Label: Frontiers Music SRL
Release Date: February 24, 2015
Reviewed by: Todd “Toddstar” Jolicoeur
Melodic rock is alive and well… and female fronted on this gem from Frontiers Records. Issa releases her latest disc later this month and it is sure to please all the MOR-heads out there. Title track “Crossfire” opens the disc and gives us plenty of soaring vocals that mix with well with big guitars and lofty keyboards. “New Horizon” follows the opening track and has more of Issa’s strong vocals and a heavier bottom end from the drums and bass that anchor the track, along with a chugging riff. “Long Time Coming” is keyboard heavy ,but not to a fault. The songs basic construction allows for Issa to come in and use her vocals to give the song punch. “Heartbeat” has a full sound, from the opening vocal to the final guitar note. The bottom end is a nice base for the guitars and keyboards to build upon, while letting the vocals sail across the chorus and bridge. “Ghost Inside My Heart” blends the familiar keyboards and guitars of the track with Issa’s powerhouse vocal, giving the disc one of its stronger tracks. The drums and bass seem to add a little power to the accompaniment, underneath the great riff work. “We Rise” has a poppier sound than most of the other tracks, but it adds depth to the disc as a whole. The drums are up front in the mix and give the song drive.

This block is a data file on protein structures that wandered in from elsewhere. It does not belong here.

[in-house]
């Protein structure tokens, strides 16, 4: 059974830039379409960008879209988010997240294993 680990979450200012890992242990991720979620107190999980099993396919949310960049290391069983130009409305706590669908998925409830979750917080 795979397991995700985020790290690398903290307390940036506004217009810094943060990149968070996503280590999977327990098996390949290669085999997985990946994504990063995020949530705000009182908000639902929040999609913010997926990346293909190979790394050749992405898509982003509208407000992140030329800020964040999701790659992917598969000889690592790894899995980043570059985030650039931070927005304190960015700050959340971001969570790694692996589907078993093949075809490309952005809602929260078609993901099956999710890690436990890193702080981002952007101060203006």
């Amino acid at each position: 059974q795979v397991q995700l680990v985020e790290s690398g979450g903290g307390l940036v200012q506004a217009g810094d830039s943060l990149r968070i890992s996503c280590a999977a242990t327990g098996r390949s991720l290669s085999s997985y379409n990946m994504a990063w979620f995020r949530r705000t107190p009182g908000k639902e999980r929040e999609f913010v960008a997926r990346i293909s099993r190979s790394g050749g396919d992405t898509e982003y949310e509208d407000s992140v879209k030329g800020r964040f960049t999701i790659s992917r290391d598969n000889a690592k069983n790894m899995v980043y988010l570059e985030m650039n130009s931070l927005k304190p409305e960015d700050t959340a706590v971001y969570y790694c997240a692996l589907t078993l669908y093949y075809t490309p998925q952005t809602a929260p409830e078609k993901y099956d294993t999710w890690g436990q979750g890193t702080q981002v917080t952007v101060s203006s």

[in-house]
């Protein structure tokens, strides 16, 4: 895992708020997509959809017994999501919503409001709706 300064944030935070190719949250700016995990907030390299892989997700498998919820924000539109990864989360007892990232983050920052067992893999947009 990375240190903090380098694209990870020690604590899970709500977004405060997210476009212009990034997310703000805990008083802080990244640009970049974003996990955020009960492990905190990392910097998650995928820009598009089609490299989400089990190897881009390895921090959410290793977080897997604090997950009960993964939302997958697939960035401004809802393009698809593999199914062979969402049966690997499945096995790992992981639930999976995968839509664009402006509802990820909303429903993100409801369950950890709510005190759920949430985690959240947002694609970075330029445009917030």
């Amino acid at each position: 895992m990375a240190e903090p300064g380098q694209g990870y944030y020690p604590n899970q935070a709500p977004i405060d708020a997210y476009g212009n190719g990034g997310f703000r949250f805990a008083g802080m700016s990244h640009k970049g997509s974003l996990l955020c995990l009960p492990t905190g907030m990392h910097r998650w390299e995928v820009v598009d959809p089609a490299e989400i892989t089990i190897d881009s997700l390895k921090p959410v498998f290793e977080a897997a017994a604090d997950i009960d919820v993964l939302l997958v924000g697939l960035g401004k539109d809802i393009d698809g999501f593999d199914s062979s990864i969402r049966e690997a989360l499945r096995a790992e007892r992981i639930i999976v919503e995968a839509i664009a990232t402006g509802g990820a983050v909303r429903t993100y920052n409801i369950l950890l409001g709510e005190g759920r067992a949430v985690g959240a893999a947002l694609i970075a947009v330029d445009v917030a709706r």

“Raintown” is the lone duet on the disc. This track features Steve Overland – but to be honest I had to look up who sang on this, as his voice brought back memories of a late 1980’s Michael Bolton. The guitar work is awesome on this track and blends well with the keyboards. “Fight Fire With Rain” sounds like “Raintown Part 2” without the male counterpart. Issa’s softer approach to the track allows some of the natural beauty of her voice to shine through. “Electric Lights” has a different feel and sound from the keyboards, but it works within the confines of this disc. The vibe of the whole track is left-of-center, but the strong vocals keep this song from veering away from the rest of the disc. “Red Lights” is another keyboard heavy track that benefits from a chugging riff and vocals. The song builds slowly from the intro and verse into a pre-chorus and chorus that feature a full layered vocal sound. “Only You” marries a heavier bottom end with a nice blend of keyboard and guitar. The vocals on this one seem to pull the finer points from other tracks and combine them. There is a lighter tone and texture to the vocals, but they are thicker when needed.
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